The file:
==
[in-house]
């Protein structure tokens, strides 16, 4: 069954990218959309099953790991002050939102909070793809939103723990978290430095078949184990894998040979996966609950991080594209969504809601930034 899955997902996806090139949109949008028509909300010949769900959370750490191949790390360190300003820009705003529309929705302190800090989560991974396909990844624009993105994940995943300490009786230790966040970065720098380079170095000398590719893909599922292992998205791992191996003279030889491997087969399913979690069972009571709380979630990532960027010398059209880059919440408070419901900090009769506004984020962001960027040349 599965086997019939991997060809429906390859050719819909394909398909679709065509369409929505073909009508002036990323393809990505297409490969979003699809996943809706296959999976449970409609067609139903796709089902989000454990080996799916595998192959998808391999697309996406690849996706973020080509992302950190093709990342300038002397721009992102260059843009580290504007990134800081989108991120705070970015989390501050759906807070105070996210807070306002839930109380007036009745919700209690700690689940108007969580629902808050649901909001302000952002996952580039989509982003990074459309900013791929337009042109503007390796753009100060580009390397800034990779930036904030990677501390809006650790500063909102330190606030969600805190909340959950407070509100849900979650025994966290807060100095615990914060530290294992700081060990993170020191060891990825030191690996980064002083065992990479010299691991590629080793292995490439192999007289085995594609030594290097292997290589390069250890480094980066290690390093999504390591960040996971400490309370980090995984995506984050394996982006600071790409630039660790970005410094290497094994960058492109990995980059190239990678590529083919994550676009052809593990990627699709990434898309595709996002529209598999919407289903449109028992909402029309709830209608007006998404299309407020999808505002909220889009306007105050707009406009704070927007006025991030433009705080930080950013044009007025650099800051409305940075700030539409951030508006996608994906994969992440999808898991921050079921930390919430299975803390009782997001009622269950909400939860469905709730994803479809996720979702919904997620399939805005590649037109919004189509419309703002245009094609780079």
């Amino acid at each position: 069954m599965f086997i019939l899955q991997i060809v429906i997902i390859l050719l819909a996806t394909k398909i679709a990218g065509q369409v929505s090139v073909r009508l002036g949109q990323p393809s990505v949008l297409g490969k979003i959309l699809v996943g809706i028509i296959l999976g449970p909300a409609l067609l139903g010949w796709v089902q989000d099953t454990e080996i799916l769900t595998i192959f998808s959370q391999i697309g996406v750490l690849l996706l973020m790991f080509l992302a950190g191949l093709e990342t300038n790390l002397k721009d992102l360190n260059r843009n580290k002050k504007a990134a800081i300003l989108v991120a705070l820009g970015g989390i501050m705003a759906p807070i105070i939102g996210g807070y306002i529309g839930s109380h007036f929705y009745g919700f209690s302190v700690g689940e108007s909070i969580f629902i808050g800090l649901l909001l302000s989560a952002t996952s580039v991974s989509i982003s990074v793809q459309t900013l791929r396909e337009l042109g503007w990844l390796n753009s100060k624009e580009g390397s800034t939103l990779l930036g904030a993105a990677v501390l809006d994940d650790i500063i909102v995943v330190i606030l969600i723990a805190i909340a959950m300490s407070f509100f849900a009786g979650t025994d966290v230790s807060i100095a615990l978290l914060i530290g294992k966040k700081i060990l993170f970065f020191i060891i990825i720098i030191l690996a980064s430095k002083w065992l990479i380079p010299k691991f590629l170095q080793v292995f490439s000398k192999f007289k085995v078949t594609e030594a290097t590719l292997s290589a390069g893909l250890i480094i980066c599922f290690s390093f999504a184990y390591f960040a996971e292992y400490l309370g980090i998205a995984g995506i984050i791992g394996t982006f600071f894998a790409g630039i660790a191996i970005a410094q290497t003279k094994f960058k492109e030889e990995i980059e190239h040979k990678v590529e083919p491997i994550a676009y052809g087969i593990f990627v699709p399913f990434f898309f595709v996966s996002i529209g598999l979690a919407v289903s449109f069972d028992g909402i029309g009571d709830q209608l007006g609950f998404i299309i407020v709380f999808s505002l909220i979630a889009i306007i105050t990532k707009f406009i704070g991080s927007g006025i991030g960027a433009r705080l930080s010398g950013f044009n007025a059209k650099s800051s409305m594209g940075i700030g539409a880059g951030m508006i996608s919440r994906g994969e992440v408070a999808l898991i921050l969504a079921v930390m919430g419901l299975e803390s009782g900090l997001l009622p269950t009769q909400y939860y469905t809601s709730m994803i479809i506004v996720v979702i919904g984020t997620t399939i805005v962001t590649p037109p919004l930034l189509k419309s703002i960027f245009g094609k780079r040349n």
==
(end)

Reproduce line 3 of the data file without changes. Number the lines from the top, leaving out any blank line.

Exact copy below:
């Amino acid at each position: 069954m599965f086997i019939l899955q991997i060809v429906i997902i390859l050719l819909a996806t394909k398909i679709a990218g065509q369409v929505s090139v073909r009508l002036g949109q990323p393809s990505v949008l297409g490969k979003i959309l699809v996943g809706i028509i296959l999976g449970p909300a409609l067609l139903g010949w796709v089902q989000d099953t454990e080996i799916l769900t595998i192959f998808s959370q391999i697309g996406v750490l690849l996706l973020m790991f080509l992302a950190g191949l093709e990342t300038n790390l002397k721009d992102l360190n260059r843009n580290k002050k504007a990134a800081i300003l989108v991120a705070l820009g970015g989390i501050m705003a759906p807070i105070i939102g996210g807070y306002i529309g839930s109380h007036f929705y009745g919700f209690s302190v700690g689940e108007s909070i969580f629902i808050g800090l649901l909001l302000s989560a952002t996952s580039v991974s989509i982003s990074v793809q459309t900013l791929r396909e337009l042109g503007w990844l390796n753009s100060k624009e580009g390397s800034t939103l990779l930036g904030a993105a990677v501390l809006d994940d650790i500063i909102v995943v330190i606030l969600i723990a805190i909340a959950m300490s407070f509100f849900a009786g979650t025994d966290v230790s807060i100095a615990l978290l914060i530290g294992k966040k700081i060990l993170f970065f020191i060891i990825i720098i030191l690996a980064s430095k002083w065992l990479i380079p010299k691991f590629l170095q080793v292995f490439s000398k192999f007289k085995v078949t594609e030594a290097t590719l292997s290589a390069g893909l250890i480094i980066c599922f290690s390093f999504a184990y390591f960040a996971e292992y400490l309370g980090i998205a995984g995506i984050i791992g394996t982006f600071f894998a790409g630039i660790a191996i970005a410094q290497t003279k094994f960058k492109e030889e990995i980059e190239h040979k990678v590529e083919p491997i994550a676009y052809g087969i593990f990627v699709p399913f990434f898309f595709v996966s996002i529209g598999l979690a919407v289903s449109f069972d028992g909402i029309g009571d709830q209608l007006g609950f998404i299309i407020v709380f999808s505002l909220i979630a889009i306007i105050t990532k707009f406009i704070g991080s927007g006025i991030g960027a433009r705080l930080s010398g950013f044009n007025a059209k650099s800051s409305m594209g940075i700030g539409a880059g951030m508006i996608s919440r994906g994969e992440v408070a999808l898991i921050l969504a079921v930390m919430g419901l299975e803390s009782g900090l997001l009622p269950t009769q909400y939860y469905t809601s709730m994803i479809i506004v996720v979702i919904g984020t997620t399939i805005v962001t590649p037109p919004l930034l189509k419309s703002i960027f245009g094609k780079r040349n």